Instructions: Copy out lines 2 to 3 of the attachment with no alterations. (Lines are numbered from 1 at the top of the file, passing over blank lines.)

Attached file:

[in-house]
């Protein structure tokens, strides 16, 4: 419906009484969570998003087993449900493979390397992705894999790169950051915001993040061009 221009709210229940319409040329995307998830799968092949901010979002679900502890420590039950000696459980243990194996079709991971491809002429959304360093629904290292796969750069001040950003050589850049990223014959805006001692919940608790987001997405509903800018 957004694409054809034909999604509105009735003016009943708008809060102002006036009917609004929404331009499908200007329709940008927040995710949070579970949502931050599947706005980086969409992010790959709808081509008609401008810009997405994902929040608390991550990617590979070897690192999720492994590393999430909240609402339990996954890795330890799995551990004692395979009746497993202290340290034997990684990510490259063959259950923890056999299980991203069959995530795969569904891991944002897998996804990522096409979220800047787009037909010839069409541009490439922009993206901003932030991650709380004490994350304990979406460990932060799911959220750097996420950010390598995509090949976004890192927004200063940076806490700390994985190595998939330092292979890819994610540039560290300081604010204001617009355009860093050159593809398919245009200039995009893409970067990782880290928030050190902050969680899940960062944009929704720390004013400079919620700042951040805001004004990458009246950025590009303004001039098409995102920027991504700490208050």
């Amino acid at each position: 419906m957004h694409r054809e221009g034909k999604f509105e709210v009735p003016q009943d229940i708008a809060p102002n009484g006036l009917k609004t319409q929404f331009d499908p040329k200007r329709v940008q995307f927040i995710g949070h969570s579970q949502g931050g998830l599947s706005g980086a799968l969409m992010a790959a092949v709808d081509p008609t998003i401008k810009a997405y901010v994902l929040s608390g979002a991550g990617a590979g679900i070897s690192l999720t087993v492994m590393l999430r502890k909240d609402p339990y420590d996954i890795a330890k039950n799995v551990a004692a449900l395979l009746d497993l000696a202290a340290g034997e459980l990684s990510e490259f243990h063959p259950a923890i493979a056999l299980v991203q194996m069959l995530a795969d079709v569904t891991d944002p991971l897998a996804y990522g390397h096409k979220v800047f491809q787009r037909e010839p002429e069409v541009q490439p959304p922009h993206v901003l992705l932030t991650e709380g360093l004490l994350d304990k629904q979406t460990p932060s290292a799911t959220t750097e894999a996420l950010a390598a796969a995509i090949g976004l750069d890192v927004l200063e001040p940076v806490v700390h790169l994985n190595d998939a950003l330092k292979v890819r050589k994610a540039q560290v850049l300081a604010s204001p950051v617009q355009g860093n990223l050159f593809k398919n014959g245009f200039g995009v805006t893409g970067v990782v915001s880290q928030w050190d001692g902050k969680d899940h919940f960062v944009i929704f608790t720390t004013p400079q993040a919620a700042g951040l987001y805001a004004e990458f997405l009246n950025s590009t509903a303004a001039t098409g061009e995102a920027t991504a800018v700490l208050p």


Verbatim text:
């Protein structure tokens, strides 16, 4: 419906009484969570998003087993449900493979390397992705894999790169950051915001993040061009 221009709210229940319409040329995307998830799968092949901010979002679900502890420590039950000696459980243990194996079709991971491809002429959304360093629904290292796969750069001040950003050589850049990223014959805006001692919940608790987001997405509903800018 957004694409054809034909999604509105009735003016009943708008809060102002006036009917609004929404331009499908200007329709940008927040995710949070579970949502931050599947706005980086969409992010790959709808081509008609401008810009997405994902929040608390991550990617590979070897690192999720492994590393999430909240609402339990996954890795330890799995551990004692395979009746497993202290340290034997990684990510490259063959259950923890056999299980991203069959995530795969569904891991944002897998996804990522096409979220800047787009037909010839069409541009490439922009993206901003932030991650709380004490994350304990979406460990932060799911959220750097996420950010390598995509090949976004890192927004200063940076806490700390994985190595998939330092292979890819994610540039560290300081604010204001617009355009860093050159593809398919245009200039995009893409970067990782880290928030050190902050969680899940960062944009929704720390004013400079919620700042951040805001004004990458009246950025590009303004001039098409995102920027991504700490208050």
């Amino acid at each position: 419906m957004h694409r054809e221009g034909k999604f509105e709210v009735p003016q009943d229940i708008a809060p102002n009484g006036l009917k609004t319409q929404f331009d499908p040329k200007r329709v940008q995307f927040i995710g949070h969570s579970q949502g931050g998830l599947s706005g980086a799968l969409m992010a790959a092949v709808d081509p008609t998003i401008k810009a997405y901010v994902l929040s608390g979002a991550g990617a590979g679900i070897s690192l999720t087993v492994m590393l999430r502890k909240d609402p339990y420590d996954i890795a330890k039950n799995v551990a004692a449900l395979l009746d497993l000696a202290a340290g034997e459980l990684s990510e490259f243990h063959p259950a923890i493979a056999l299980v991203q194996m069959l995530a795969d079709v569904t891991d944002p991971l897998a996804y990522g390397h096409k979220v800047f491809q787009r037909e010839p002429e069409v541009q490439p959304p922009h993206v901003l992705l932030t991650e709380g360093l004490l994350d304990k629904q979406t460990p932060s290292a799911t959220t750097e894999a996420l950010a390598a796969a995509i090949g976004l750069d890192v927004l200063e001040p940076v806490v700390h790169l994985n190595d998939a950003l330092k292979v890819r050589k994610a540039q560290v850049l300081a604010s204001p950051v617009q355009g860093n990223l050159f593809k398919n014959g245009f200039g995009v805006t893409g970067v990782v915001s880290q928030w050190d001692g902050k969680d899940h919940f960062v944009i929704f608790t720390t004013p400079q993040a919620a700042g951040l987001y805001a004004e990458f997405l009246n950025s590009t509903a303004a001039t098409g061009e995102a920027t991504a800018v700490l208050p």